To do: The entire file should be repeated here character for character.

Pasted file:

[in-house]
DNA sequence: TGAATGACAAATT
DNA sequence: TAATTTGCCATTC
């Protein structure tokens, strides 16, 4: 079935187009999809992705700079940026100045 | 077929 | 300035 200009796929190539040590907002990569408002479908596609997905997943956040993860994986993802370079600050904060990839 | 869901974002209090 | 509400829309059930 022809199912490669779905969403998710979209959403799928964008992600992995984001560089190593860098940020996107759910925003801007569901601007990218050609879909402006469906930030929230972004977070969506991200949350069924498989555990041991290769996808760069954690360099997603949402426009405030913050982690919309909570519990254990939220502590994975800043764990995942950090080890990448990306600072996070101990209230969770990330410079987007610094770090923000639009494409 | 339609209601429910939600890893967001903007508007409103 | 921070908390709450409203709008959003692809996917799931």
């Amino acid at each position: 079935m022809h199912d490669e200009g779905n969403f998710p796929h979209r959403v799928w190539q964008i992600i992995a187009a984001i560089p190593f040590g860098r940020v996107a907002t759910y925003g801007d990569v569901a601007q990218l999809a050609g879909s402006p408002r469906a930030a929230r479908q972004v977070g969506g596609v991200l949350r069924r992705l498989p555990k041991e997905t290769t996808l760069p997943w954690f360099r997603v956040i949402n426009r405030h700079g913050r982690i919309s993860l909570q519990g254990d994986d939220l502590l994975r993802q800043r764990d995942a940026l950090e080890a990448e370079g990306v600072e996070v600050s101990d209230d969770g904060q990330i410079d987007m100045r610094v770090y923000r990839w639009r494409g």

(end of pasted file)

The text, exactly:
[in-house]
DNA sequence: TGAATGACAAATT
DNA sequence: TAATTTGCCATTC
């Protein structure tokens, strides 16, 4: 079935187009999809992705700079940026100045 | 077929 | 300035 200009796929190539040590907002990569408002479908596609997905997943956040993860994986993802370079600050904060990839 | 869901974002209090 | 509400829309059930 022809199912490669779905969403998710979209959403799928964008992600992995984001560089190593860098940020996107759910925003801007569901601007990218050609879909402006469906930030929230972004977070969506991200949350069924498989555990041991290769996808760069954690360099997603949402426009405030913050982690919309909570519990254990939220502590994975800043764990995942950090080890990448990306600072996070101990209230969770990330410079987007610094770090923000639009494409 | 339609209601429910939600890893967001903007508007409103 | 921070908390709450409203709008959003692809996917799931």
């Amino acid at each position: 079935m022809h199912d490669e200009g779905n969403f998710p796929h979209r959403v799928w190539q964008i992600i992995a187009a984001i560089p190593f040590g860098r940020v996107a907002t759910y925003g801007d990569v569901a601007q990218l999809a050609g879909s402006p408002r469906a930030a929230r479908q972004v977070g969506g596609v991200l949350r069924r992705l498989p555990k041991e997905t290769t996808l760069p997943w954690f360099r997603v956040i949402n426009r405030h700079g913050r982690i919309s993860l909570q519990g254990d994986d939220l502590l994975r993802q800043r764990d995942a940026l950090e080890a990448e370079g990306v600072e996070v600050s101990d209230d969770g904060q990330i410079d987007m100045r610094v770090y923000r990839w639009r494409g």